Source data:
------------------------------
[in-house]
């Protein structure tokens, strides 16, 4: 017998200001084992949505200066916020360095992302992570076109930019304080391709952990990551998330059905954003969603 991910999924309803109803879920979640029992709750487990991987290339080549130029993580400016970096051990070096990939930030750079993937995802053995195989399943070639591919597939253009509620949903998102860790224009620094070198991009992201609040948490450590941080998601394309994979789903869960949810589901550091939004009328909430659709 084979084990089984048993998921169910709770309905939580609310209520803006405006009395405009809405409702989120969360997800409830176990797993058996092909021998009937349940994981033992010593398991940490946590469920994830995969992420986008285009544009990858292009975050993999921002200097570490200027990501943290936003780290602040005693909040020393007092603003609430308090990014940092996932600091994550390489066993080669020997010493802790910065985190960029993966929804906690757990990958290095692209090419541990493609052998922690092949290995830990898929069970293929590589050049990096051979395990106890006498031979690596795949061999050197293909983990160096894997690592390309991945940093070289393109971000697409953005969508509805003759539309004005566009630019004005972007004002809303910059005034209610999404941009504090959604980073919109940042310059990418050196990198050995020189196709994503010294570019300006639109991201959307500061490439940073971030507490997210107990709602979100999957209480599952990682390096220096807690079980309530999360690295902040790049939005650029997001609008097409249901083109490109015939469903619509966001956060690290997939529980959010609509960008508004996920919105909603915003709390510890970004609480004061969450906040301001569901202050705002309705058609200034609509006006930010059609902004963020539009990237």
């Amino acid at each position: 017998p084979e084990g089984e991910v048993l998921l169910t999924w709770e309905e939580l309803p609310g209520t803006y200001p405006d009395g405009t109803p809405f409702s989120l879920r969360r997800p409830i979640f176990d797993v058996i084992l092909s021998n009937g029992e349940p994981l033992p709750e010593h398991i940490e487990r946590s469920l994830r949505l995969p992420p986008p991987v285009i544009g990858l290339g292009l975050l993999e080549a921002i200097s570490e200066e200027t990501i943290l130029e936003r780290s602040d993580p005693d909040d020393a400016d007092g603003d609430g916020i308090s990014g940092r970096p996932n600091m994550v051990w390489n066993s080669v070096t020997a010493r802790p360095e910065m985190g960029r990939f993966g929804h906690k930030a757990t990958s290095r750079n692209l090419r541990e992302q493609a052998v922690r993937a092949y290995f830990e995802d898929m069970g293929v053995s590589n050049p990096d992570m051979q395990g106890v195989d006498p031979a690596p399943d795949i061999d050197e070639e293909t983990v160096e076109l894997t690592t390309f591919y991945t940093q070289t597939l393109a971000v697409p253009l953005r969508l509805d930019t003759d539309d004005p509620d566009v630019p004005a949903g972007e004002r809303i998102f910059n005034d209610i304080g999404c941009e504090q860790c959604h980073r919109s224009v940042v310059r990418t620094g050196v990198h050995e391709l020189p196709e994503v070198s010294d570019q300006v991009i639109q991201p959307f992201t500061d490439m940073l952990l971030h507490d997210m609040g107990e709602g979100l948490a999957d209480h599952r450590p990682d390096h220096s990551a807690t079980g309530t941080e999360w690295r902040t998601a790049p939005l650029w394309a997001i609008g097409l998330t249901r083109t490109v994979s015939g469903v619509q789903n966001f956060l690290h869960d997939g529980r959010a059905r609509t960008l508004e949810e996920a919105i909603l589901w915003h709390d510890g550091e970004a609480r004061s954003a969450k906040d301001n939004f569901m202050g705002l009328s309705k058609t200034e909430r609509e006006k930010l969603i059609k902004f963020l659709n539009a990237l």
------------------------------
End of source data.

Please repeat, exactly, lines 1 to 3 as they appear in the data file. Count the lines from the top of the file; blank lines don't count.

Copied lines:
[in-house]
């Protein structure tokens, strides 16, 4: 017998200001084992949505200066916020360095992302992570076109930019304080391709952990990551998330059905954003969603 991910999924309803109803879920979640029992709750487990991987290339080549130029993580400016970096051990070096990939930030750079993937995802053995195989399943070639591919597939253009509620949903998102860790224009620094070198991009992201609040948490450590941080998601394309994979789903869960949810589901550091939004009328909430659709 084979084990089984048993998921169910709770309905939580609310209520803006405006009395405009809405409702989120969360997800409830176990797993058996092909021998009937349940994981033992010593398991940490946590469920994830995969992420986008285009544009990858292009975050993999921002200097570490200027990501943290936003780290602040005693909040020393007092603003609430308090990014940092996932600091994550390489066993080669020997010493802790910065985190960029993966929804906690757990990958290095692209090419541990493609052998922690092949290995830990898929069970293929590589050049990096051979395990106890006498031979690596795949061999050197293909983990160096894997690592390309991945940093070289393109971000697409953005969508509805003759539309004005566009630019004005972007004002809303910059005034209610999404941009504090959604980073919109940042310059990418050196990198050995020189196709994503010294570019300006639109991201959307500061490439940073971030507490997210107990709602979100999957209480599952990682390096220096807690079980309530999360690295902040790049939005650029997001609008097409249901083109490109015939469903619509966001956060690290997939529980959010609509960008508004996920919105909603915003709390510890970004609480004061969450906040301001569901202050705002309705058609200034609509006006930010059609902004963020539009990237």
């Amino acid at each position: 017998p084979e084990g089984e991910v048993l998921l169910t999924w709770e309905e939580l309803p609310g209520t803006y200001p405006d009395g405009t109803p809405f409702s989120l879920r969360r997800p409830i979640f176990d797993v058996i084992l092909s021998n009937g029992e349940p994981l033992p709750e010593h398991i940490e487990r946590s469920l994830r949505l995969p992420p986008p991987v285009i544009g990858l290339g292009l975050l993999e080549a921002i200097s570490e200066e200027t990501i943290l130029e936003r780290s602040d993580p005693d909040d020393a400016d007092g603003d609430g916020i308090s990014g940092r970096p996932n600091m994550v051990w390489n066993s080669v070096t020997a010493r802790p360095e910065m985190g960029r990939f993966g929804h906690k930030a757990t990958s290095r750079n692209l090419r541990e992302q493609a052998v922690r993937a092949y290995f830990e995802d898929m069970g293929v053995s590589n050049p990096d992570m051979q395990g106890v195989d006498p031979a690596p399943d795949i061999d050197e070639e293909t983990v160096e076109l894997t690592t390309f591919y991945t940093q070289t597939l393109a971000v697409p253009l953005r969508l509805d930019t003759d539309d004005p509620d566009v630019p004005a949903g972007e004002r809303i998102f910059n005034d209610i304080g999404c941009e504090q860790c959604h980073r919109s224009v940042v310059r990418t620094g050196v990198h050995e391709l020189p196709e994503v070198s010294d570019q300006v991009i639109q991201p959307f992201t500061d490439m940073l952990l971030h507490d997210m609040g107990e709602g979100l948490a999957d209480h599952r450590p990682d390096h220096s990551a807690t079980g309530t941080e999360w690295r902040t998601a790049p939005l650029w394309a997001i609008g097409l998330t249901r083109t490109v994979s015939g469903v619509q789903n966001f956060l690290h869960d997939g529980r959010a059905r609509t960008l508004e949810e996920a919105i909603l589901w915003h709390d510890g550091e970004a609480r004061s954003a969450k906040d301001n939004f569901m202050g705002l009328s309705k058609t200034e909430r609509e006006k930010l969603i059609k902004f963020l659709n539009a990237l």